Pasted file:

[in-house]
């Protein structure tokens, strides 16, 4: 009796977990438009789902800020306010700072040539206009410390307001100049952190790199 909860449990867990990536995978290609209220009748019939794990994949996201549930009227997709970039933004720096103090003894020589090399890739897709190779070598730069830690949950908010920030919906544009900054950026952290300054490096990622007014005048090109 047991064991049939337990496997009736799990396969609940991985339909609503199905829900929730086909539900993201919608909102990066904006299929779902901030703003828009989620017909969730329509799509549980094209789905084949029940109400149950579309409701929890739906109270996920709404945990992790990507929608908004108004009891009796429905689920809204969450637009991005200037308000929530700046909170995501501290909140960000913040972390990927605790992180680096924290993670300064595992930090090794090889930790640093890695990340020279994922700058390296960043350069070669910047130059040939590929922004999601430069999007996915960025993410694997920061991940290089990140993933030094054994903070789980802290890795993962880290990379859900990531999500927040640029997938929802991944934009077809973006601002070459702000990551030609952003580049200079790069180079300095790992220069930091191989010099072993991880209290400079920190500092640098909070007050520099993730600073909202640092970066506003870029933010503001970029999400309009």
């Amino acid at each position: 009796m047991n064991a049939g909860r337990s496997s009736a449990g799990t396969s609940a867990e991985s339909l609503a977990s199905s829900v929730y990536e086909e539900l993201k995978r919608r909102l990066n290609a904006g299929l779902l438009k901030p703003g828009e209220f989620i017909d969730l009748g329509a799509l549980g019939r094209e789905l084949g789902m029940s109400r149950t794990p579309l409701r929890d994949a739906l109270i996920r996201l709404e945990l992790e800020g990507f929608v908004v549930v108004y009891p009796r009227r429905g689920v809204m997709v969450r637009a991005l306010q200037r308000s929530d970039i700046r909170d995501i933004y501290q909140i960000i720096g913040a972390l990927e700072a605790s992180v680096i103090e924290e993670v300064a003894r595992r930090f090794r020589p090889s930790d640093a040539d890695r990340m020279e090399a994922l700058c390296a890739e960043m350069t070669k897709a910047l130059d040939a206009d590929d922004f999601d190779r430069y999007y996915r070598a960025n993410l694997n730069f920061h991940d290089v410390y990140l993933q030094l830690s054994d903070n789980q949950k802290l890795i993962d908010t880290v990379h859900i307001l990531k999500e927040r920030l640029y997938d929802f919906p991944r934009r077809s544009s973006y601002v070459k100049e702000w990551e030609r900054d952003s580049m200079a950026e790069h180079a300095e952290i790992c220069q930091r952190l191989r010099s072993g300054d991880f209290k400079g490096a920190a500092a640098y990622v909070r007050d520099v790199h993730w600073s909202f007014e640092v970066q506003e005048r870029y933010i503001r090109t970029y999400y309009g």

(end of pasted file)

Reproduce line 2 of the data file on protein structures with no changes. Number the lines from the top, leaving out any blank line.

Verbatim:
């Protein structure tokens, strides 16, 4: 009796977990438009789902800020306010700072040539206009410390307001100049952190790199 909860449990867990990536995978290609209220009748019939794990994949996201549930009227997709970039933004720096103090003894020589090399890739897709190779070598730069830690949950908010920030919906544009900054950026952290300054490096990622007014005048090109 047991064991049939337990496997009736799990396969609940991985339909609503199905829900929730086909539900993201919608909102990066904006299929779902901030703003828009989620017909969730329509799509549980094209789905084949029940109400149950579309409701929890739906109270996920709404945990992790990507929608908004108004009891009796429905689920809204969450637009991005200037308000929530700046909170995501501290909140960000913040972390990927605790992180680096924290993670300064595992930090090794090889930790640093890695990340020279994922700058390296960043350069070669910047130059040939590929922004999601430069999007996915960025993410694997920061991940290089990140993933030094054994903070789980802290890795993962880290990379859900990531999500927040640029997938929802991944934009077809973006601002070459702000990551030609952003580049200079790069180079300095790992220069930091191989010099072993991880209290400079920190500092640098909070007050520099993730600073909202640092970066506003870029933010503001970029999400309009």